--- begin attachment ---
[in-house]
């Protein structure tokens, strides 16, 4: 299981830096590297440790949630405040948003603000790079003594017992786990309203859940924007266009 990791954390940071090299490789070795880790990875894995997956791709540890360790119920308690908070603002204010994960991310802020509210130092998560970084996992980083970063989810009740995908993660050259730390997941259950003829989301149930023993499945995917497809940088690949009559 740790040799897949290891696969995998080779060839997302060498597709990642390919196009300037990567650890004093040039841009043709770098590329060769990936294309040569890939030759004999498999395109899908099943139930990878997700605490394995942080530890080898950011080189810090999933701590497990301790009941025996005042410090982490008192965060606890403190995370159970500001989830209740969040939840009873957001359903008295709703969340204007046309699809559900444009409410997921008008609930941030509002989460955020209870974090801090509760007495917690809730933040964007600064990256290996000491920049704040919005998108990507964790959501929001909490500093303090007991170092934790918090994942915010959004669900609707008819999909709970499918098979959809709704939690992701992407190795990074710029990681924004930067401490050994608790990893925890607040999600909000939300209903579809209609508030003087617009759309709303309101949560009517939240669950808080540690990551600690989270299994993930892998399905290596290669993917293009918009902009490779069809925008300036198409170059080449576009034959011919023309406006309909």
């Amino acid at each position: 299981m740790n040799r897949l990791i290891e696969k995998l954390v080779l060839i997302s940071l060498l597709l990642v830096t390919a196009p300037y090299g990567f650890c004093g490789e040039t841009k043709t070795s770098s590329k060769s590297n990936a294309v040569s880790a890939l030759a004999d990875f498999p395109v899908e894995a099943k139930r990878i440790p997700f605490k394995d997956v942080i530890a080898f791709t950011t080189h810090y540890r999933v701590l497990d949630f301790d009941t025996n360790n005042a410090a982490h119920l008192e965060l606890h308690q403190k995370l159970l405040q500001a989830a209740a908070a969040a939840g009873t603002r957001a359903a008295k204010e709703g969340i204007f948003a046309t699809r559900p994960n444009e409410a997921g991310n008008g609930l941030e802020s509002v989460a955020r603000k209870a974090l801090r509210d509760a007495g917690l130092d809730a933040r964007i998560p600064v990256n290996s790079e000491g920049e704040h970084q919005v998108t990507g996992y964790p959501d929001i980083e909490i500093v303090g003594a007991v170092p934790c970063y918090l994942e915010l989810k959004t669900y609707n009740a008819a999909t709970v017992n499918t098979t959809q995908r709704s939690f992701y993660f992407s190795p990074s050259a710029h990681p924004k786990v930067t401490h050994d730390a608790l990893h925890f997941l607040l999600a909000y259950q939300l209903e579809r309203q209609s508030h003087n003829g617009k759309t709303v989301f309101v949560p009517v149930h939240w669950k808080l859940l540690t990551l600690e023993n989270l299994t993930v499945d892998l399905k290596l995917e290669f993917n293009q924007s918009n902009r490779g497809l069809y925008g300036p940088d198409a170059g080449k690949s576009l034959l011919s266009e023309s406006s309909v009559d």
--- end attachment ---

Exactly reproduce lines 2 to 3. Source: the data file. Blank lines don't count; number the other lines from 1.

């Protein structure tokens, strides 16, 4: 299981830096590297440790949630405040948003603000790079003594017992786990309203859940924007266009 990791954390940071090299490789070795880790990875894995997956791709540890360790119920308690908070603002204010994960991310802020509210130092998560970084996992980083970063989810009740995908993660050259730390997941259950003829989301149930023993499945995917497809940088690949009559 740790040799897949290891696969995998080779060839997302060498597709990642390919196009300037990567650890004093040039841009043709770098590329060769990936294309040569890939030759004999498999395109899908099943139930990878997700605490394995942080530890080898950011080189810090999933701590497990301790009941025996005042410090982490008192965060606890403190995370159970500001989830209740969040939840009873957001359903008295709703969340204007046309699809559900444009409410997921008008609930941030509002989460955020209870974090801090509760007495917690809730933040964007600064990256290996000491920049704040919005998108990507964790959501929001909490500093303090007991170092934790918090994942915010959004669900609707008819999909709970499918098979959809709704939690992701992407190795990074710029990681924004930067401490050994608790990893925890607040999600909000939300209903579809209609508030003087617009759309709303309101949560009517939240669950808080540690990551600690989270299994993930892998399905290596290669993917293009918009902009490779069809925008300036198409170059080449576009034959011919023309406006309909």
């Amino acid at each position: 299981m740790n040799r897949l990791i290891e696969k995998l954390v080779l060839i997302s940071l060498l597709l990642v830096t390919a196009p300037y090299g990567f650890c004093g490789e040039t841009k043709t070795s770098s590329k060769s590297n990936a294309v040569s880790a890939l030759a004999d990875f498999p395109v899908e894995a099943k139930r990878i440790p997700f605490k394995d997956v942080i530890a080898f791709t950011t080189h810090y540890r999933v701590l497990d949630f301790d009941t025996n360790n005042a410090a982490h119920l008192e965060l606890h308690q403190k995370l159970l405040q500001a989830a209740a908070a969040a939840g009873t603002r957001a359903a008295k204010e709703g969340i204007f948003a046309t699809r559900p994960n444009e409410a997921g991310n008008g609930l941030e802020s509002v989460a955020r603000k209870a974090l801090r509210d509760a007495g917690l130092d809730a933040r964007i998560p600064v990256n290996s790079e000491g920049e704040h970084q919005v998108t990507g996992y964790p959501d929001i980083e909490i500093v303090g003594a007991v170092p934790c970063y918090l994942e915010l989810k959004t669900y609707n009740a008819a999909t709970v017992n499918t098979t959809q995908r709704s939690f992701y993660f992407s190795p990074s050259a710029h990681p924004k786990v930067t401490h050994d730390a608790l990893h925890f997941l607040l999600a909000y259950q939300l209903e579809r309203q209609s508030h003087n003829g617009k759309t709303v989301f309101v949560p009517v149930h939240w669950k808080l859940l540690t990551l600690e023993n989270l299994t993930v499945d892998l399905k290596l995917e290669f993917n293009q924007s918009n902009r490779g497809l069809y925008g300036p940088d198409a170059g080449k690949s576009l034959l011919s266009e023309s406006s309909v009559d």